Prediction queries are widely used across industries to perform advanced analytics and draw insights from data. They include a data processing part (e.g., for joining, filtering, cleaning, featurizing the datasets) and a machine learning (ML) part invoking one or more trained models to perform predictions. These parts have so far been optimized in isolation, leaving significant opportunities for optimization unexplored. We present Raven, a production-ready system for optimizing prediction queries. Raven follows the enterprise architectural trend of collocating data and ML runtimes. It relies on a unified intermediate representation that captures both data and ML operators in a single graph structure to unlock two families of optimizations. First, it employs logical optimizations that pass information between the data part (and the properties of the underlying data) and the ML part to optimize each other. Second, it introduces logical-to-physical transformations that allow operators to be executed on different runtimes (relational, ML, and DNN) and hardware (CPU, GPU). Novel data-driven optimizations determine the runtime to be used for each part of the query to achieve optimal performance. Our evaluation shows that Raven improves performance of prediction queries on Apache Spark and SQL Server by up to 13.1x and 330x, respectively. For complex models where GPU acceleration is beneficial, Raven provides up to 8x speedup compared to state-of-the-art systems.
The huge demand for computation in artificial intelligence (AI) is driving unparalleled investments in new hardware and software systems for AI. This leads to an explosion in the number of specialized hardware devices, which are now part of the offerings of major cloud providers. Meanwhile, by hiding the low-level complexity through a tensor-based interface, tensor computation runtimes (TCRs) such as PyTorch allow data scientists to efficiently exploit the exciting capabilities offered by the new hardware. In this paper, we explore how databases can ride the wave of innovation happening in the AI space. Specifically, we present Tensor Query Processor (TQP): a SQL query processor leveraging the tensor interface of TCRs. TQP is able to efficiently run the full TPC-H benchmark by implementing novel algorithms for executing relational operators on the specialized tensor routines provided by TCRs. Meanwhile, TQP can target various hardware while only requiring a fraction of the usual development effort. Experiments show that TQP can improve query execution time by up to 20x over CPU-only systems, and up to 5x over specialized GPU solutions. Finally, TQP can accelerate queries mixing ML predictions and SQL end-to-end, and deliver up to 5x speedup over CPU baselines.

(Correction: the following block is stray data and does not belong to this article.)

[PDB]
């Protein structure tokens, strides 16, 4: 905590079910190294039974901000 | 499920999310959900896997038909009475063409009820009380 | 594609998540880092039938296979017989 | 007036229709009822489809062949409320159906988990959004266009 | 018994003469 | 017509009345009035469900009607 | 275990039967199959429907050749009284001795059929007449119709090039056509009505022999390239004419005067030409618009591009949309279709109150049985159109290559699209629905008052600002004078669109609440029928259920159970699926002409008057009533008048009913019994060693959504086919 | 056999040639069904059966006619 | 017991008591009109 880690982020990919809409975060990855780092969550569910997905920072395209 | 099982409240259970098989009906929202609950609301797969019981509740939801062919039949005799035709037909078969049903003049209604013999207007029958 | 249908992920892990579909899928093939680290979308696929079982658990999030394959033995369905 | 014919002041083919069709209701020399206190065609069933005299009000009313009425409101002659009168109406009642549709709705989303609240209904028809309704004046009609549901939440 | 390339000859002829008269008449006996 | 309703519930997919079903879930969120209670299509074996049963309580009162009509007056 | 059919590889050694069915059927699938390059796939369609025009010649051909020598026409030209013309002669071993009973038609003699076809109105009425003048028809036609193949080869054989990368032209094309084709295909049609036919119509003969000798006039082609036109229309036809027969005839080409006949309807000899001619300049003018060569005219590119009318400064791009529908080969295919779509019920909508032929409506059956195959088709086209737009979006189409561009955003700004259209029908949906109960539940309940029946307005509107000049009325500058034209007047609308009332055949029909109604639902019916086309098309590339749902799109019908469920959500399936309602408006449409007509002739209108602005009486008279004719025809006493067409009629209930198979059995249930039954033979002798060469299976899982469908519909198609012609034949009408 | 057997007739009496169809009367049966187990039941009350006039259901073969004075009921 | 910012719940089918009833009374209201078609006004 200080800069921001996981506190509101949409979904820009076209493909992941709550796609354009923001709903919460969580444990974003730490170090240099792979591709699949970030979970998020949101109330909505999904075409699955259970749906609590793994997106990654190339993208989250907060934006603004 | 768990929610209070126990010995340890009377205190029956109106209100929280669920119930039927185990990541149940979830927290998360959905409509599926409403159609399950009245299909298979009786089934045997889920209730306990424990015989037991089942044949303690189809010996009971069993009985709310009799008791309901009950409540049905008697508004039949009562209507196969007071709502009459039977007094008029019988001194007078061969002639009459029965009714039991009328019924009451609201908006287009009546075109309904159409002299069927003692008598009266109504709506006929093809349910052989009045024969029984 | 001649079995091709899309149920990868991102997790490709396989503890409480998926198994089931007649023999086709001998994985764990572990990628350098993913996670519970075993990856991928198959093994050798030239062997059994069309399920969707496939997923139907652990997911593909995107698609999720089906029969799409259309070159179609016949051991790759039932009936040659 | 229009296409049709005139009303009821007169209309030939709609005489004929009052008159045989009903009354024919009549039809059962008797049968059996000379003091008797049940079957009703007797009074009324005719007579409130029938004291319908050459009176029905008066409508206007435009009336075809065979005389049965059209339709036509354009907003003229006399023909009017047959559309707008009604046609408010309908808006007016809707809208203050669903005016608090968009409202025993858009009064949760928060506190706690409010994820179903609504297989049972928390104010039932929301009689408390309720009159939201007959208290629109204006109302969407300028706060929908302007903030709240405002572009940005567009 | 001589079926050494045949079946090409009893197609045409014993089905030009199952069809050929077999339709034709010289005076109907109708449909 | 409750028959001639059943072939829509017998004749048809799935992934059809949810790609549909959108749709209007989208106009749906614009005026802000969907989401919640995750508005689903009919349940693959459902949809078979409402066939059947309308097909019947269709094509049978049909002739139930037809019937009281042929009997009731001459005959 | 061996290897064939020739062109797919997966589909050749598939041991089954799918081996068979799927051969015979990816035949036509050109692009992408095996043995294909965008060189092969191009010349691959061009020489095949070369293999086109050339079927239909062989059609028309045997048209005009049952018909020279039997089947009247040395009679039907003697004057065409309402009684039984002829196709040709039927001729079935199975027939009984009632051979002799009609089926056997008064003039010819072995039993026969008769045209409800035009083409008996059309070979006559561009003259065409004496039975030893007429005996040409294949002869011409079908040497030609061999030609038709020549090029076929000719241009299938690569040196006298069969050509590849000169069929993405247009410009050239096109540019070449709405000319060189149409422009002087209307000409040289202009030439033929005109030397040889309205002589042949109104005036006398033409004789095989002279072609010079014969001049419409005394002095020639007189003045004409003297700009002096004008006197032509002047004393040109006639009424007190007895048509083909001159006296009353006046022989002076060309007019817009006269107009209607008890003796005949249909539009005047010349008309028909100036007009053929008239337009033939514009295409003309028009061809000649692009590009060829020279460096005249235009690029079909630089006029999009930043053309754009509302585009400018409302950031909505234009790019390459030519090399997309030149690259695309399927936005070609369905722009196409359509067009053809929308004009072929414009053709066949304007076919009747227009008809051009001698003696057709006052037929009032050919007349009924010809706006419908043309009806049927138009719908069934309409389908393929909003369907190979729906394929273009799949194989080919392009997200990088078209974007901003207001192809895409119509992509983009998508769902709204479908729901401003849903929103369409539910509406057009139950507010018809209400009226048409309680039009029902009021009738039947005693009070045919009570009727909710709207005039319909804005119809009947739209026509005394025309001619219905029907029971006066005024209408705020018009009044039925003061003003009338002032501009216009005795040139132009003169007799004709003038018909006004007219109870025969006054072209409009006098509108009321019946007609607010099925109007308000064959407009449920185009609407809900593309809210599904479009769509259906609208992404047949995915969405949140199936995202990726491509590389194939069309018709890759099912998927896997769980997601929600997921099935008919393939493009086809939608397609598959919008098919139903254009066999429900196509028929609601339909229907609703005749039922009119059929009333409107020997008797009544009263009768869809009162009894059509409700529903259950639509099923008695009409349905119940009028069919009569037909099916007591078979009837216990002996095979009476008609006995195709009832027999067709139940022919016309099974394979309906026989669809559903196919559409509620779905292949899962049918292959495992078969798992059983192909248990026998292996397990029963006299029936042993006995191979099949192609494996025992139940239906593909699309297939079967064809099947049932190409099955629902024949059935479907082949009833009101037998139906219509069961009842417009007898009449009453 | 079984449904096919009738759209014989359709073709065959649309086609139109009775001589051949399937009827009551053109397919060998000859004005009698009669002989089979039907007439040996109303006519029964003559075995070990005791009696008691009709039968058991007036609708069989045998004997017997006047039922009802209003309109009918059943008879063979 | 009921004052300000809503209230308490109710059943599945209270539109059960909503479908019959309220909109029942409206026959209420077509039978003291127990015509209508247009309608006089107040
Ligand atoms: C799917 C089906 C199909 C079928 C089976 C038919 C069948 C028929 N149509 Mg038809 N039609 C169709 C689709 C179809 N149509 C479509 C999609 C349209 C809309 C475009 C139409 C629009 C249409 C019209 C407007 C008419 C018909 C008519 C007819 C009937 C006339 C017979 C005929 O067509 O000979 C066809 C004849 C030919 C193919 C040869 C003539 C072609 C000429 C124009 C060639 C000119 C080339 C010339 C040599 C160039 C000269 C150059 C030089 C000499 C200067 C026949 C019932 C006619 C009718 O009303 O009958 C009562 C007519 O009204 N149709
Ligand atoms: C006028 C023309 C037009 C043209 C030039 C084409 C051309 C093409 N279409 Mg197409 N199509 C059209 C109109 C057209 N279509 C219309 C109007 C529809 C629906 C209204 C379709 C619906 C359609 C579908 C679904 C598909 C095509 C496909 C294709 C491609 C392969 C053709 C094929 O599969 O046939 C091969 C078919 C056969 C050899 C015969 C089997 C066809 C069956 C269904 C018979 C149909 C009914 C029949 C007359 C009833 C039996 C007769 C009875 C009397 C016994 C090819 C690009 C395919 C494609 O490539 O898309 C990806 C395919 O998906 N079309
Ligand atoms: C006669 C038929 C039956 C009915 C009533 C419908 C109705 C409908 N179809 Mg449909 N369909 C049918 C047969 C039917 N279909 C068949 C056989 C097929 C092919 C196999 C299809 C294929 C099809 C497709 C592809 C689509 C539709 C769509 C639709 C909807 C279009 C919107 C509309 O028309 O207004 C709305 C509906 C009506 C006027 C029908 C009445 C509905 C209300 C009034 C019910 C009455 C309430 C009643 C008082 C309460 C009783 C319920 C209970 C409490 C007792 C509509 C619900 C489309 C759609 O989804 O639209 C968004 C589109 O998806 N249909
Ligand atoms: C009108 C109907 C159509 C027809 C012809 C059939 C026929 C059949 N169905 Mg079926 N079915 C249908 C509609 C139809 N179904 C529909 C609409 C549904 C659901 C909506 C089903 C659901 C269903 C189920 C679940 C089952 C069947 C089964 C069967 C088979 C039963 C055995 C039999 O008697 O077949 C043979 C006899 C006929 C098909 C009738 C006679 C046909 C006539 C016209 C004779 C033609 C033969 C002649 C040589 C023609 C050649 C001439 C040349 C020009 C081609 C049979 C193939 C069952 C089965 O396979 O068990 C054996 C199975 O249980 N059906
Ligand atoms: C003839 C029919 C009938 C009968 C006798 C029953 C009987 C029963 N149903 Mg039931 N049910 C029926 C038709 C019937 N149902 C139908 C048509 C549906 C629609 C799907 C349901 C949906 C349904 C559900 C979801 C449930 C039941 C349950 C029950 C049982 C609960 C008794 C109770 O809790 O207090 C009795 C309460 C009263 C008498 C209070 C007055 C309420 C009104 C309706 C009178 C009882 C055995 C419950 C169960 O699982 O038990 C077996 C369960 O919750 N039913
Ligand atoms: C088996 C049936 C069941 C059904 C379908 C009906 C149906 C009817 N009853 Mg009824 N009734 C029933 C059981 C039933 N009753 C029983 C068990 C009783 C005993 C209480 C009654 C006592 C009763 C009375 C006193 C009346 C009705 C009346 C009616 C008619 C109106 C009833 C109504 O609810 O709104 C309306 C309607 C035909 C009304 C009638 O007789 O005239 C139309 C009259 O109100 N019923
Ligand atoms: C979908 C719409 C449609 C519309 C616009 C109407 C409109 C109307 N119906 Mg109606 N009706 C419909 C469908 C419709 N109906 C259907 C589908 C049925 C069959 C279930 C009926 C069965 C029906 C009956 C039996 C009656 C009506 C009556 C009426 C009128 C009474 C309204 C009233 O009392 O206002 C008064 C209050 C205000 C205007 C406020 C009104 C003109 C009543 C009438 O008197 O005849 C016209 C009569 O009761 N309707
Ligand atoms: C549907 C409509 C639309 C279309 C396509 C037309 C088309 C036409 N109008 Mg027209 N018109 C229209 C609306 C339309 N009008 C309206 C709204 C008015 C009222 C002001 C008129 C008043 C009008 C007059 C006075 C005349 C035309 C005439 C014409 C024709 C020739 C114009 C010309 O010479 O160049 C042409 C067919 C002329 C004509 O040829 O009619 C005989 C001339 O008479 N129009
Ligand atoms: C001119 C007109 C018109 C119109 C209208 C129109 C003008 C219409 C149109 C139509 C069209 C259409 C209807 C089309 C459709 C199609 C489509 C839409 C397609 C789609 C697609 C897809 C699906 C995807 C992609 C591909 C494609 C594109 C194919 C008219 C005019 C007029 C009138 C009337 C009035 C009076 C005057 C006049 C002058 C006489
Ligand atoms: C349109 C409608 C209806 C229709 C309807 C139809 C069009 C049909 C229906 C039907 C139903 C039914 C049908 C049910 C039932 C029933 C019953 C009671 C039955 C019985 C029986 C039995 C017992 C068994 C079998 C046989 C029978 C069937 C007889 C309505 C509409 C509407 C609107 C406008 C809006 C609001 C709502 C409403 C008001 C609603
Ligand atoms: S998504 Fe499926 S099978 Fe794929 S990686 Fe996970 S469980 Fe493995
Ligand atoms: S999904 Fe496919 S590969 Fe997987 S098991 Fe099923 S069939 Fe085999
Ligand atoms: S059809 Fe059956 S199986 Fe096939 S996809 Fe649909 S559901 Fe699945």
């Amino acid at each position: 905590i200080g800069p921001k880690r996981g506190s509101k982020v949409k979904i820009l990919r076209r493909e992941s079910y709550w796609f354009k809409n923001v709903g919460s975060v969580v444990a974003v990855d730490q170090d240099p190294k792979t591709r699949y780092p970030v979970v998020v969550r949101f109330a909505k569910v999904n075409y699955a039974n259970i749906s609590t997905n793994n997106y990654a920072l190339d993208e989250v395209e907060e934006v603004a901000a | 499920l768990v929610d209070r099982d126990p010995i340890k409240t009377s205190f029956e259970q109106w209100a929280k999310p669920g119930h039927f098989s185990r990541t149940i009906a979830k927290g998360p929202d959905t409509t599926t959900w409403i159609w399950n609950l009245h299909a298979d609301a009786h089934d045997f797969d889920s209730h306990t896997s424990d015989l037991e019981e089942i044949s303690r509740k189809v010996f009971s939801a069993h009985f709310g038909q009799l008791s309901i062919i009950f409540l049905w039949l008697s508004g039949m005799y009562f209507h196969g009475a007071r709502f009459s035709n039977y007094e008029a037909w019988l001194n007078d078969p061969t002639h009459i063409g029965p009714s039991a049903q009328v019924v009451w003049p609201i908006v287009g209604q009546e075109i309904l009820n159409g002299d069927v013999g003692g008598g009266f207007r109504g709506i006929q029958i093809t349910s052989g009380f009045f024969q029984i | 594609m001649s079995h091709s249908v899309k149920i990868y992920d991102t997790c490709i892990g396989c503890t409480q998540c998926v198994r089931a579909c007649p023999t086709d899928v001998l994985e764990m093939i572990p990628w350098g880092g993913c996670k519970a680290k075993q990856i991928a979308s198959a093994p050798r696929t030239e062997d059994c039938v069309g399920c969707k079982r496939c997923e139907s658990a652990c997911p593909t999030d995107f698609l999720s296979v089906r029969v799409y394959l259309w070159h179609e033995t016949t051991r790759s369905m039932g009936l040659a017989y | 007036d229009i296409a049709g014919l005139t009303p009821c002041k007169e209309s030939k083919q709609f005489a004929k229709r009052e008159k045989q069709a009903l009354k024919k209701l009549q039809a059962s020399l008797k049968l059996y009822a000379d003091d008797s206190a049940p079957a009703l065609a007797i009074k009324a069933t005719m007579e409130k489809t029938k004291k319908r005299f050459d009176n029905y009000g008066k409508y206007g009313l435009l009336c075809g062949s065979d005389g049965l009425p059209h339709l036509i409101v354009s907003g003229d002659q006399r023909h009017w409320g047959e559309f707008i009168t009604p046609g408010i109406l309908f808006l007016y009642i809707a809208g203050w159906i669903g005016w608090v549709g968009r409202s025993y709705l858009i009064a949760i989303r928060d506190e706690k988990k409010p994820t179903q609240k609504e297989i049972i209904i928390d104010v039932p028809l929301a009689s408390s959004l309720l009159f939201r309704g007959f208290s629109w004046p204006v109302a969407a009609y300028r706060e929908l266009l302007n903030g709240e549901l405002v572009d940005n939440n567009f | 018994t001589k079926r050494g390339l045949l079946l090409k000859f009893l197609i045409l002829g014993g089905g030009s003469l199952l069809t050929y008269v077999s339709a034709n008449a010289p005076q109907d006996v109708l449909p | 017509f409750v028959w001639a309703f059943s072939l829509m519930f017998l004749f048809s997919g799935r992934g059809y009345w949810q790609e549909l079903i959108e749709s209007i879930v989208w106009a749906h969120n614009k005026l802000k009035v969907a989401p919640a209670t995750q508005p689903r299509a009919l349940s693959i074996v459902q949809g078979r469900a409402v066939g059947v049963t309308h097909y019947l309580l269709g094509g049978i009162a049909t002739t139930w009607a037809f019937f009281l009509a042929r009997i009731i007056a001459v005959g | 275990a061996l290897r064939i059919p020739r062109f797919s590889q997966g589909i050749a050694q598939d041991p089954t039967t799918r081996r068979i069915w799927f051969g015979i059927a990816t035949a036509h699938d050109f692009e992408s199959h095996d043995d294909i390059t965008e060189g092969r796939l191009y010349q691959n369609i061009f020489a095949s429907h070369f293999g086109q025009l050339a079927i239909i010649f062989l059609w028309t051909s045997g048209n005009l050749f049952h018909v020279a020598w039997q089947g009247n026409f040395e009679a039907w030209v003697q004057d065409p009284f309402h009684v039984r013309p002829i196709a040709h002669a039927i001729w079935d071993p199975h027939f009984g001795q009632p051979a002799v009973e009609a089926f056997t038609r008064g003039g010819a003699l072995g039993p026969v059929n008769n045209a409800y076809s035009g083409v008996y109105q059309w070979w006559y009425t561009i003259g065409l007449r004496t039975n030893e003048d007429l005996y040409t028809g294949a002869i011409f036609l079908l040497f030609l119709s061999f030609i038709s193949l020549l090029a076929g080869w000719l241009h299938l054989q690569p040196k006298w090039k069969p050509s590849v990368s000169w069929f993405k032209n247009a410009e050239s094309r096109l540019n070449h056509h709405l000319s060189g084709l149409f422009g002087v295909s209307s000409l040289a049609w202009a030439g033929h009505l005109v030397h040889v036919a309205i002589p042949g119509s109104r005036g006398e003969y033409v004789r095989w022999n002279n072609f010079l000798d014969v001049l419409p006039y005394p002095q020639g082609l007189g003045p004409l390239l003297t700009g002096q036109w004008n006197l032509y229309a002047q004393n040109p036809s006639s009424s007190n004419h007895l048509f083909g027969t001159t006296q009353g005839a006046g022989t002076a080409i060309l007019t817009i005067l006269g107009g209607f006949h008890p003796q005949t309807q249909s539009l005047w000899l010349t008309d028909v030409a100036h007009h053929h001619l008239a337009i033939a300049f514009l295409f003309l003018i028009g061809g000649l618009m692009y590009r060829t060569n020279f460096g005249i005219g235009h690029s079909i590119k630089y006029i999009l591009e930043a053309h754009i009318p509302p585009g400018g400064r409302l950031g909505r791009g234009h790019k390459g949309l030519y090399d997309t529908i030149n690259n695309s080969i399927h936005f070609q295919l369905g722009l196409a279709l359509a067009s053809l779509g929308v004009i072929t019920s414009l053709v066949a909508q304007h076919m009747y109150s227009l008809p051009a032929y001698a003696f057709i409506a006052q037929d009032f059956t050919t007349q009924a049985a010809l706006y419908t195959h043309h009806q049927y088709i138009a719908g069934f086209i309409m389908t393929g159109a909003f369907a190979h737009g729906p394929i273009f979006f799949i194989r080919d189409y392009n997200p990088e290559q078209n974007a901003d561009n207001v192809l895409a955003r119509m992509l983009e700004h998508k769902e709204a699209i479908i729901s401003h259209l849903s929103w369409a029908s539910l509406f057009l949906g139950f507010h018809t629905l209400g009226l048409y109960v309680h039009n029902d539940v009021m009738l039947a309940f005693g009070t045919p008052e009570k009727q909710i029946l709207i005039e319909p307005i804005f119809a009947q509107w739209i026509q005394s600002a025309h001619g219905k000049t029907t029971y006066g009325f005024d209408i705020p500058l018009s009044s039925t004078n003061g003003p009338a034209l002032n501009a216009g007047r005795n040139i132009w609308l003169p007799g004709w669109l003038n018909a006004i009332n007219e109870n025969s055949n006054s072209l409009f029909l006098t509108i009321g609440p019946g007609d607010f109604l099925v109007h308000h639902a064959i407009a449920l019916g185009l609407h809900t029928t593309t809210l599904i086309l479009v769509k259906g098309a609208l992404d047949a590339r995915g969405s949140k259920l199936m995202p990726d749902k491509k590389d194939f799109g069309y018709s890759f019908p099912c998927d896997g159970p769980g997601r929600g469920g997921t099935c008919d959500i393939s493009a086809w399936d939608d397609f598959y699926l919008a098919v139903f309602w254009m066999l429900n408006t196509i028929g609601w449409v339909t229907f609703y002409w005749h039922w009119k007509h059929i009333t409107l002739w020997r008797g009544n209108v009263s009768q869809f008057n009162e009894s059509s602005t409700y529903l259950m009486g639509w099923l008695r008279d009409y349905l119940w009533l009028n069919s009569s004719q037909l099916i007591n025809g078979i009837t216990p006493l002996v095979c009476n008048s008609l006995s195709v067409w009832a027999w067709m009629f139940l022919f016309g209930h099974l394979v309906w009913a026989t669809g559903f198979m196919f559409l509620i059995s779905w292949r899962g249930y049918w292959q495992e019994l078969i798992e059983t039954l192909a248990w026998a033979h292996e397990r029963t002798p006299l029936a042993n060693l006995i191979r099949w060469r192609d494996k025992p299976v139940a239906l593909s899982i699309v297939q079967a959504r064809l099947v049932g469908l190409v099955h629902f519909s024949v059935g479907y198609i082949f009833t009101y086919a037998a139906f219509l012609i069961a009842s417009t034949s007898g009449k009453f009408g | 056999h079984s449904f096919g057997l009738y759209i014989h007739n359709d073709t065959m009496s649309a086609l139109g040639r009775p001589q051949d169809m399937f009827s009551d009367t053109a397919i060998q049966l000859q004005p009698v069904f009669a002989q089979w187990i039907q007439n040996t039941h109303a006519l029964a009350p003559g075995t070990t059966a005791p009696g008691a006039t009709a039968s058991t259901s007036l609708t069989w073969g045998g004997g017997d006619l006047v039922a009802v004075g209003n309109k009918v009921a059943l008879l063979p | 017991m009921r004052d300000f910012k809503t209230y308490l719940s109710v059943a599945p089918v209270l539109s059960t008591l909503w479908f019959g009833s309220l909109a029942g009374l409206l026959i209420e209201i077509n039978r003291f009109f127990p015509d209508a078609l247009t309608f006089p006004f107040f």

Machine Learning (ML) adoption in the enterprise requires simpler and more efficient software infrastructure---the bespoke solutions typical in large web companies are simply untenable. Model scoring, the process of obtaining predictions from a trained model over new data, is a primary contributor to infrastructure complexity and cost as models are trained once but used many times. In this paper we propose HUMMINGBIRD, a novel approach to model scoring, which compiles featurization operators and traditional ML models (e.g., decision trees) into a small set of tensor operations. This approach inherently reduces infrastructure complexity and directly leverages existing investments in Neural Network compilers and runtimes to generate efficient computations for both CPU and hardware accelerators. Our performance results are intriguing: despite replacing imperative computations (e.g., tree traversals) with tensor computation abstractions, HUMMINGBIRD is competitive and often outperforms hand-crafted kernels on micro-benchmarks on both CPU and GPU, while enabling seamless end-to-end acceleration of ML pipelines. We have released HUMMINGBIRD as open source.
Machine learning (ML) has proven itself in high-value web applications such as search ranking and is emerging as a powerful tool in a much broader range of enterprise scenarios including voice recognition and conversational understanding for customer support, autotuning for videoconferencing, inteligent feedback loops in largescale sysops, manufacturing and autonomous vehicle management, complex financial predictions, just to name a few. Meanwhile, as the value of data is increasingly recognized and monetized, concerns about securing valuable data and risks to individual privacy have been growing. Consequently, rigorous data management has emerged as a key requirement in enterprise settings. How will these trends (ML growing popularity, and stricter data governance) intersect? What are the unmet requirements for applying ML in enterprise settings? What are the technical challenges for the DB community to solve? In this paper, we present our vision of how ML and database systems are likely to come together, and early steps we take towards making this vision a reality.